The secrets of Boris Johnson’s Cabinet reshuffle were kept on a portable whiteboard, wheeled into the Prime Minister’s office on a trolley and pointed discreetly towards his corner desk, where aides thrashed out various sackings and promotions.
By the middle of Wednesday morning, hours before the first announcements were made, many of the moves were still in flux. But one key role had been set in stone – Liz Truss’s promotion to the Foreign Office in place of a seething Dominic Raab.
The latest stage in the rise and rise of Ms Truss has been interpreted by many as a Machiavellian move by Mr Johnson – keeping her out of the way of adoring local party associations and ‘setting her up to fail’ by handing her over to the hostile forces of the pro-EU mandarinate at the Foreign Office.
Liz Truss, pictured arriving on Friday in Downing Street is the Tory Party's first female Foreign Secretary, wants to use her role to mould her vision of post-Brexit Britain
PM Boris Johnson demoted Dominic Rabb, but made him Deputy Prime Minister to soften the blow of losing one of the four big offices of state
These bullets are, as usual, bouncing off Ms Truss, who professes herself delighted by a portfolio that she believes gives her the perfect platform to mould her vision of post-Brexit Britain.
The Tory Party’s first female Foreign Secretary is understood privately to share the dissatisfaction of backbenchers, who complain that the reality of the UK’s departure from the EU falls short of the buccaneering picture portrayed by its architects.
Instead of witnessing Britain’s transformation into a low-tax, low-regulation ‘Singapore on Thames’, they have seen the imposition of a new £12 billion annual levy to fund health and social care, been told to prepare for a corporation tax hike from 19 per cent to 25 per cent by 2023 and grown restive over the speed at which EU red tape has been cut.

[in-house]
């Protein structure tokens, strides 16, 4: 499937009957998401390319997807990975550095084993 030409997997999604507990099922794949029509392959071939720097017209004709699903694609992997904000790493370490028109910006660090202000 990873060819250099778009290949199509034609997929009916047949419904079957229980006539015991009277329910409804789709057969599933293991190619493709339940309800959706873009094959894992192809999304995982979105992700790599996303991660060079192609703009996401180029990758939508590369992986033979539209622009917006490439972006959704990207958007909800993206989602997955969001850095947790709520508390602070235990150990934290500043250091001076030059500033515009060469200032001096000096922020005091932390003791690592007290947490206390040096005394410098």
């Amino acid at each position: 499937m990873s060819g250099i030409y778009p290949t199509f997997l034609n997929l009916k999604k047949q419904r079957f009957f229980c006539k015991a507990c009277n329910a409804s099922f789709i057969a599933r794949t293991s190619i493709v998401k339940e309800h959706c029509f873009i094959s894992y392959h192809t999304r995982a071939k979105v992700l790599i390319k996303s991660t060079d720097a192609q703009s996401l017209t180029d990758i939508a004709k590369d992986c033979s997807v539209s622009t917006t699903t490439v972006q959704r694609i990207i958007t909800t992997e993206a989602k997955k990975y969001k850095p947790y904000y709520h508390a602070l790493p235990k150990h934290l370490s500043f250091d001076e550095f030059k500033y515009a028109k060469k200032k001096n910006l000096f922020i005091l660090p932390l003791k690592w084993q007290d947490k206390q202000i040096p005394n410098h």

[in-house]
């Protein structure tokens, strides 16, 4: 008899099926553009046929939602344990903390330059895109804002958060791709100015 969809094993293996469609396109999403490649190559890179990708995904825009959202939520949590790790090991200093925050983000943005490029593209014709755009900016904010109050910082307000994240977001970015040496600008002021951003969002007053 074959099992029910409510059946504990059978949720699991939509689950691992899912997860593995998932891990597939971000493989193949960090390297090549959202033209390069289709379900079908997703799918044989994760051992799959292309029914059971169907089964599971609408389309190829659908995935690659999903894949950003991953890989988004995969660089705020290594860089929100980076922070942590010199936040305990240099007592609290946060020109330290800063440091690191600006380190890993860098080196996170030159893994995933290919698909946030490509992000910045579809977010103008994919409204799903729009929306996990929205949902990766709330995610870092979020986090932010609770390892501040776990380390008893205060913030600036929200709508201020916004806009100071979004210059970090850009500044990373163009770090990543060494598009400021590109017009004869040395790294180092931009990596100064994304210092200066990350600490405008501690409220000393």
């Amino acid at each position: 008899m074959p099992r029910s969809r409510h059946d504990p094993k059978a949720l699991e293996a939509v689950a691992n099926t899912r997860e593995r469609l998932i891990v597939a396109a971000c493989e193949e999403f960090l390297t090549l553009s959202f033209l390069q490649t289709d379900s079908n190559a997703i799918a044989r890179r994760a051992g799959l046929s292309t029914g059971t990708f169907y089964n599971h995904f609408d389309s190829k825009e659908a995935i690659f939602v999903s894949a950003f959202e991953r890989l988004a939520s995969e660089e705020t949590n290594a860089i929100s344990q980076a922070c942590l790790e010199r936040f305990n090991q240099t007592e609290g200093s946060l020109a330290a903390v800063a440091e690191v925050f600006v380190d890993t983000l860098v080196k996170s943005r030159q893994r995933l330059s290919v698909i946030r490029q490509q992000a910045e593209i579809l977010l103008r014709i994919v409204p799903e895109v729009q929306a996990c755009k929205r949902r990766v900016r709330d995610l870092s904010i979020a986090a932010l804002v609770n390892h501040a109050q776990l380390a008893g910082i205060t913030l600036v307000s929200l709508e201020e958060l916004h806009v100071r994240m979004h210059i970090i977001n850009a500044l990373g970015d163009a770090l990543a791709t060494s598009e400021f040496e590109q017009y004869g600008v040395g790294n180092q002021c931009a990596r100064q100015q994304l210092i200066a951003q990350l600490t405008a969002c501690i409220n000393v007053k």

Ms Truss is also impatient to ‘reclaim Brexit’ with Britain becoming an incentivising hub on the edge of Europe which could beat France and Germany in the battle for billions in international investment through low taxes and the removal of Brussels’s regulatory shackles.
As one ally puts it: ‘Liz wants to focus more on what she calls “economic diplomacy”, with Britain being more competitive in the global marketplace and promoting free enterprise across the world.’
Some senior Government figures are concerned by her promotion, however, with one source saying: ‘Liz will need a strong team around her. The Foreign Office civil servants killed Raab, and they could do the same to her.’
No 10 has kept Ministers on their toes about the reshuffle over the past fortnight, sending out false signals about its imminence.
Even as late as Wednesday morning, some advisers were being dropped hints that it was coming on Friday – although a leak on one WhatsApp group warning the printing of the Cabinet line-up for next month’s Tory Party Conference had been delayed from Tuesday to Thursday was a bit of a giveaway.
Preparations had been under way for several weeks, with the Prime Minister – and former Daily Telegraph columnist – taking what one source described as a ‘journalistic’ approach: ringing round trusted advisers and scribbling down notes as he canvassed opinion.
Central to the process were Dan Rosenfield, No 10’s chief of staff, and Declan Lyons, Mr Johnson’s Political Secretary, who marshalled the views of No 10 advisers and fed them to the Prime Minister.
Inevitably, Michael Gove posed the biggest conundrum – how could he be handed a